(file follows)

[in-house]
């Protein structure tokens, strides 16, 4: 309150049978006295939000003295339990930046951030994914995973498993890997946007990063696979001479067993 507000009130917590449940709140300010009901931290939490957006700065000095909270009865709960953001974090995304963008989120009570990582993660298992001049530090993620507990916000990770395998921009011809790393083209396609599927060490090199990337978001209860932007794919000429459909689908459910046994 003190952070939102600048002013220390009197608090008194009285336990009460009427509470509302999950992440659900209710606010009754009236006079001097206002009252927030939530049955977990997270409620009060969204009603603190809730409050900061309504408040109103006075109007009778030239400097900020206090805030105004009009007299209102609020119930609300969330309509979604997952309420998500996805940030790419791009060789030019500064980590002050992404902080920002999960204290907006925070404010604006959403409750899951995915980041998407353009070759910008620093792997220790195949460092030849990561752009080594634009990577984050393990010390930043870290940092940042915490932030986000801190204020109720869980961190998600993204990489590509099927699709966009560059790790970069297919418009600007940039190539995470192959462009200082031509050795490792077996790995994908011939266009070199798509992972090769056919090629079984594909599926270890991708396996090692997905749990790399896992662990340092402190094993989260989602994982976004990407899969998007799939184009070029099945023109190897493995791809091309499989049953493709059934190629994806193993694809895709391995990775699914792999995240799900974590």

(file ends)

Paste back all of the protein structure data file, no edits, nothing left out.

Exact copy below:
[in-house]
């Protein structure tokens, strides 16, 4: 309150049978006295939000003295339990930046951030994914995973498993890997946007990063696979001479067993 507000009130917590449940709140300010009901931290939490957006700065000095909270009865709960953001974090995304963008989120009570990582993660298992001049530090993620507990916000990770395998921009011809790393083209396609599927060490090199990337978001209860932007794919000429459909689908459910046994 003190952070939102600048002013220390009197608090008194009285336990009460009427509470509302999950992440659900209710606010009754009236006079001097206002009252927030939530049955977990997270409620009060969204009603603190809730409050900061309504408040109103006075109007009778030239400097900020206090805030105004009009007299209102609020119930609300969330309509979604997952309420998500996805940030790419791009060789030019500064980590002050992404902080920002999960204290907006925070404010604006959403409750899951995915980041998407353009070759910008620093792997220790195949460092030849990561752009080594634009990577984050393990010390930043870290940092940042915490932030986000801190204020109720869980961190998600993204990489590509099927699709966009560059790790970069297919418009600007940039190539995470192959462009200082031509050795490792077996790995994908011939266009070199798509992972090769056919090629079984594909599926270890991708396996090692997905749990790399896992662990340092402190094993989260989602994982976004990407899969998007799939184009070029099945023109190897493995791809091309499989049953493709059934190629994806193993694809895709391995990775699914792999995240799900974590």